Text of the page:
The skiff smelled strongly of fish. This was no surprise as the fifteen foot boat was a working fishing vessel. In fact, just this morning there had been a hundred kilograms of pilchards in the hold.
Teague had obtained the boat from a long time friend. Hedrek had been a steadfast companion to Teague all through primary school and beyond. When they were boys, Hedrek had been rather a small boy, and he would often get bullied by larger and older boys.
Teague would often make the comment to his friend that his spirit was much larger and doughty than his physical form. Hedrek was no craven: he could be counted on to get a few licks in, if things got physical.
Teague recalled one particular time, four older, larger boys had given his friend a serious beating. This had been the first time that Teague had near lost control. He went after the largest, most senior of his friend’s attackers and beat him quite severely.
This was the first time that his Mamm had been called to the headmaster’s office because of her son. He remembered that she had been arguing with the headmaster about whether or not her son would be expelled.
It had been in her frustration that she had referred to him by their surname; and after that, it was how she addressed him.
Now Hedrek was a successful fisherman; supplying fresh catch to multiple restauraunts in the city, and not just the west side. In fact, he supplied the pilchards for the Stargazy pie from the “Cornish”, that Teague had eaten just the other morning.
After their caper at “Ottimo Cibo”, the prior night; the three enterprise men had returned to the Penrose office to hand over the amphorae that the Pixie had sent them to retrieve.
Teague had been surprised to find his cousin Nellie there waiting on a settee near the radiator. She had informed him of an even greater surprise; that his mamm had been taken by the Italian enforcer.
Of course, this had been of great concern because he knew that man’s reputation and had seen firsthand what he could do with his razor. Gerald had bled out in his arms on the floor of a side room in the eatery they had gone to investigate.
After he had learned of his mother’s abduction, his employer had convinced Nellie to stay there at the Penrose office instead of returning to their home above the floral boutique.
The slight enterprise leader had led his cousin towards one of the many rooms that connected to his office. Penrose had sent Fitz off to round up half a dozen enterprise men who would then guard the office and Teague’s own cousin from anyone with nefarious goals.
Once his employer had actually left the main office; something unusual occurred. Pecht appeared seemingly out of nowhere and spoke to him. The Pixie popping up so stealthily was one thing; but the unusual thing was that when the fae gentleman spoke to Teague, Gerald simply stood there as though he was all alone.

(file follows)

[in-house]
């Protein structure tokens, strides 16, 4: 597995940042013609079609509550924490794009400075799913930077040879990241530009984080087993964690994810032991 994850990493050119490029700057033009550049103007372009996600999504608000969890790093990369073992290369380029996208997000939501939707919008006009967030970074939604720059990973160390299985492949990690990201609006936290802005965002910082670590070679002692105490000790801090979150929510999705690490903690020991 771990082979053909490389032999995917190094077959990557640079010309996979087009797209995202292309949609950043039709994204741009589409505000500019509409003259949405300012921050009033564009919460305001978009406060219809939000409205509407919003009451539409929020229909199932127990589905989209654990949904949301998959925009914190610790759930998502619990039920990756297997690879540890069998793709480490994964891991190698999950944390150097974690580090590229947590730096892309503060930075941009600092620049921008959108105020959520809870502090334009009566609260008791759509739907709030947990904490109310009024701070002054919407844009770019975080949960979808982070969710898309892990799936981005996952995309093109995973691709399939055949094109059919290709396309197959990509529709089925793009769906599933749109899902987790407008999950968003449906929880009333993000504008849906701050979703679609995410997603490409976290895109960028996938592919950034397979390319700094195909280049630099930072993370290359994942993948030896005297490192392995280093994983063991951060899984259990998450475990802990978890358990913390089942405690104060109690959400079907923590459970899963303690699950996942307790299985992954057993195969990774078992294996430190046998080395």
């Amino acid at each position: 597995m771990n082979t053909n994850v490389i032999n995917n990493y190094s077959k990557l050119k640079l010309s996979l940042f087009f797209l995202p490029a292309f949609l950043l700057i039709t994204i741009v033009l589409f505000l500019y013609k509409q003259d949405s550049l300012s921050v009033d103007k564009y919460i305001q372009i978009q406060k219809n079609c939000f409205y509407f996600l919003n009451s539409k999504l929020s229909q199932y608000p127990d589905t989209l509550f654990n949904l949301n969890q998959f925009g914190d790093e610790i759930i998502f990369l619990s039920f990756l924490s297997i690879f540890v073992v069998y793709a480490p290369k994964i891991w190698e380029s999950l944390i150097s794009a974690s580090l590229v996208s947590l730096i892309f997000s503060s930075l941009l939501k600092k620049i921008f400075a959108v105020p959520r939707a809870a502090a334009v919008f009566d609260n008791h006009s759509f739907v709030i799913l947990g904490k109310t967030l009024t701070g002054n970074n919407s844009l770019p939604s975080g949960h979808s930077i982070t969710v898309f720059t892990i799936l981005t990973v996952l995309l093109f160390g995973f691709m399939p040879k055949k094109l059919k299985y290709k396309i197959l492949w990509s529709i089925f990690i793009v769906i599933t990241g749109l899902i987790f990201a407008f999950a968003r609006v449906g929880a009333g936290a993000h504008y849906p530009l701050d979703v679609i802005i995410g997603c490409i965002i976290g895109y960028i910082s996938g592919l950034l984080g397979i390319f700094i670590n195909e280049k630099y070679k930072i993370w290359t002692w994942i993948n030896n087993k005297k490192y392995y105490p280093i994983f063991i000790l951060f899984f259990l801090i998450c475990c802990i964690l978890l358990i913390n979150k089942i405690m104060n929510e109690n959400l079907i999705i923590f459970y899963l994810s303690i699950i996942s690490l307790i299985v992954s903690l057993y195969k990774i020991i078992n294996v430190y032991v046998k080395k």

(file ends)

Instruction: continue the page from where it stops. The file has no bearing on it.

Pecht had told him; “don’t worry about your friend Gerald.” Teague had asked, “does he see you here talking to me?”
The Pixie smiled slyly and simply offered;”I have a great talent for going unseen.”
The troubleshooter nodded slowly as if he understood what the slight figure was saying. “But I saw you in the hallways of the Italian eatery last night.”
Pecht smiled mischievously and said “you saw me because I wanted you to see me.”
“Since you were able to retrieve the artifact,” Pecht said, “and thank you for that by the way.” Teague responded with; “of course.”
“The Italian no longer has influence over my beloved so she can offer some assistance.”
The Pixie continued;” you need a boat!”
“A boat?” Teague repeated/asked. “That’s what I said,” Pecht told him.
“Your mother is being held near the water; and my Tenkha will be able to offer some help, but you need a boat.” Teague nodded and told the Pixie;”I have a friend that can lend me a skiff.”
“Good!” the slight figure said. “you need to handle the Italian.” He continued; “don’t let Gerald near him, because I can’t help him come back again if he does something foolish like he did last night.”
Teague knew that the Pixie was referring to the fact that Gerald had gotten himself killed when he saved Teague’s life at Ottimo Cibo the previous evening. Even though Pecht seemed to shrug it off; Gerald returning from death was always going to seem a miracle to the enterprise troubleshooter.
“Off with you now,” Pecht told Teague. The Pixie pointed at the big bruiser who seemed to have no clue of the conversation that had just occurred in his presence. When Teague looked to Gerald; he thought he saw something in the corner of his eye. He turned back to Pecht; but the Pixie was nowhere to be seen.